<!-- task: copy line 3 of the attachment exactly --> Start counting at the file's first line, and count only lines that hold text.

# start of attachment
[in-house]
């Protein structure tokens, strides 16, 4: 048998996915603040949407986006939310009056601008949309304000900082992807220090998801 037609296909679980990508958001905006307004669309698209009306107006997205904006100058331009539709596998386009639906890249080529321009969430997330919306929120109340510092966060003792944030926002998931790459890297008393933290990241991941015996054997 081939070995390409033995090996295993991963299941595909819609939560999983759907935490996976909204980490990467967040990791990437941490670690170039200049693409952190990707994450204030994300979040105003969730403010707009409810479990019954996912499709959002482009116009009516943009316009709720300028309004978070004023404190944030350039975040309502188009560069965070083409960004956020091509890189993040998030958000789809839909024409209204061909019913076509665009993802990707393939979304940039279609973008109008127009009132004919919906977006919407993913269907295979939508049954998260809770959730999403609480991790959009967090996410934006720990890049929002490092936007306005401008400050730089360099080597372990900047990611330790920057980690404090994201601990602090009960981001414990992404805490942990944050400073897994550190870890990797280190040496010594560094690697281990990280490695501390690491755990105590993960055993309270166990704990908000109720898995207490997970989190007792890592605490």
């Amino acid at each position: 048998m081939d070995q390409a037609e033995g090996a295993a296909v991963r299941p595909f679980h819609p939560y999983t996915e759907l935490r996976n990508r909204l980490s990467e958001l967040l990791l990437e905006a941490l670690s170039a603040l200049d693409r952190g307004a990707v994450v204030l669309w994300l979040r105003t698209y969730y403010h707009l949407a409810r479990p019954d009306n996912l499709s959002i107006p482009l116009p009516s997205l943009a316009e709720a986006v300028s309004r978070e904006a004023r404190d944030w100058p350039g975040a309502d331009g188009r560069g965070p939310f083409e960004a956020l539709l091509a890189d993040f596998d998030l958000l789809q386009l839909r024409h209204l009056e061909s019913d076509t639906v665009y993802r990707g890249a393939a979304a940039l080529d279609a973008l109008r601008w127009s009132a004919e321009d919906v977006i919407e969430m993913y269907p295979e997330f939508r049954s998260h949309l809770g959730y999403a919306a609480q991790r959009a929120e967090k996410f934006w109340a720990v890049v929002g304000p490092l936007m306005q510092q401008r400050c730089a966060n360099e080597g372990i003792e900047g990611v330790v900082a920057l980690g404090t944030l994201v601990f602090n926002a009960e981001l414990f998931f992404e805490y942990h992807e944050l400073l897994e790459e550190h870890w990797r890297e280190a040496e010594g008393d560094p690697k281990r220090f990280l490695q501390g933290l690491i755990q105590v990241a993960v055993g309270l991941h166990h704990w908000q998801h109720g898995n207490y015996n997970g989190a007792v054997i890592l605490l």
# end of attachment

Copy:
């Amino acid at each position: 048998m081939d070995q390409a037609e033995g090996a295993a296909v991963r299941p595909f679980h819609p939560y999983t996915e759907l935490r996976n990508r909204l980490s990467e958001l967040l990791l990437e905006a941490l670690s170039a603040l200049d693409r952190g307004a990707v994450v204030l669309w994300l979040r105003t698209y969730y403010h707009l949407a409810r479990p019954d009306n996912l499709s959002i107006p482009l116009p009516s997205l943009a316009e709720a986006v300028s309004r978070e904006a004023r404190d944030w100058p350039g975040a309502d331009g188009r560069g965070p939310f083409e960004a956020l539709l091509a890189d993040f596998d998030l958000l789809q386009l839909r024409h209204l009056e061909s019913d076509t639906v665009y993802r990707g890249a393939a979304a940039l080529d279609a973008l109008r601008w127009s009132a004919e321009d919906v977006i919407e969430m993913y269907p295979e997330f939508r049954s998260h949309l809770g959730y999403a919306a609480q991790r959009a929120e967090k996410f934006w109340a720990v890049v929002g304000p490092l936007m306005q510092q401008r400050c730089a966060n360099e080597g372990i003792e900047g990611v330790v900082a920057l980690g404090t944030l994201v601990f602090n926002a009960e981001l414990f998931f992404e805490y942990h992807e944050l400073l897994e790459e550190h870890w990797r890297e280190a040496e010594g008393d560094p690697k281990r220090f990280l490695q501390g933290l690491i755990q105590v990241a993960v055993g309270l991941h166990h704990w908000q998801h109720g898995n207490y015996n997970g989190a007792v054997i890592l605490l």